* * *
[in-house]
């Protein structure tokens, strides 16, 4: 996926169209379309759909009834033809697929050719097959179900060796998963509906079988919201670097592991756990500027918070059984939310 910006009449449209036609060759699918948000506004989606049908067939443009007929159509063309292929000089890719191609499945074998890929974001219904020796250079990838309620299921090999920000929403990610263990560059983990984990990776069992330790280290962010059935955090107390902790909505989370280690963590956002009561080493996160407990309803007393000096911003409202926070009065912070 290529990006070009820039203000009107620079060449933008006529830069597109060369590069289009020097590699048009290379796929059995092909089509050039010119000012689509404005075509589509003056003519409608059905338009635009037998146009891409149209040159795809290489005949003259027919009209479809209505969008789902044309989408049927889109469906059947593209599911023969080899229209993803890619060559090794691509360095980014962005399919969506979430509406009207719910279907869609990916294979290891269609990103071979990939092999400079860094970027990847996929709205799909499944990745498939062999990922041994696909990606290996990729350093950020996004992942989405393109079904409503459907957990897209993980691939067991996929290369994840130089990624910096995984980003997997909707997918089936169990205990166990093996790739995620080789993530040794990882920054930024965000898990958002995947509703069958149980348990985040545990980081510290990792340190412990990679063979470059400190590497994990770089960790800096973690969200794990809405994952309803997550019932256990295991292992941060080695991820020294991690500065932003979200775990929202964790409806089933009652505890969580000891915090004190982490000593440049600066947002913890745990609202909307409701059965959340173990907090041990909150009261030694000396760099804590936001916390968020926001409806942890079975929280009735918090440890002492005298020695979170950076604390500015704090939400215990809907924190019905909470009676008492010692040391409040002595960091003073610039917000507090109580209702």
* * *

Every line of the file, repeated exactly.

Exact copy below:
[in-house]
């Protein structure tokens, strides 16, 4: 996926169209379309759909009834033809697929050719097959179900060796998963509906079988919201670097592991756990500027918070059984939310 910006009449449209036609060759699918948000506004989606049908067939443009007929159509063309292929000089890719191609499945074998890929974001219904020796250079990838309620299921090999920000929403990610263990560059983990984990990776069992330790280290962010059935955090107390902790909505989370280690963590956002009561080493996160407990309803007393000096911003409202926070009065912070 290529990006070009820039203000009107620079060449933008006529830069597109060369590069289009020097590699048009290379796929059995092909089509050039010119000012689509404005075509589509003056003519409608059905338009635009037998146009891409149209040159795809290489005949003259027919009209479809209505969008789902044309989408049927889109469906059947593209599911023969080899229209993803890619060559090794691509360095980014962005399919969506979430509406009207719910279907869609990916294979290891269609990103071979990939092999400079860094970027990847996929709205799909499944990745498939062999990922041994696909990606290996990729350093950020996004992942989405393109079904409503459907957990897209993980691939067991996929290369994840130089990624910096995984980003997997909707997918089936169990205990166990093996790739995620080789993530040794990882920054930024965000898990958002995947509703069958149980348990985040545990980081510290990792340190412990990679063979470059400190590497994990770089960790800096973690969200794990809405994952309803997550019932256990295991292992941060080695991820020294991690500065932003979200775990929202964790409806089933009652505890969580000891915090004190982490000593440049600066947002913890745990609202909307409701059965959340173990907090041990909150009261030694000396760099804590936001916390968020926001409806942890079975929280009735918090440890002492005298020695979170950076604390500015704090939400215990809907924190019905909470009676008492010692040391409040002595960091003073610039917000507090109580209702």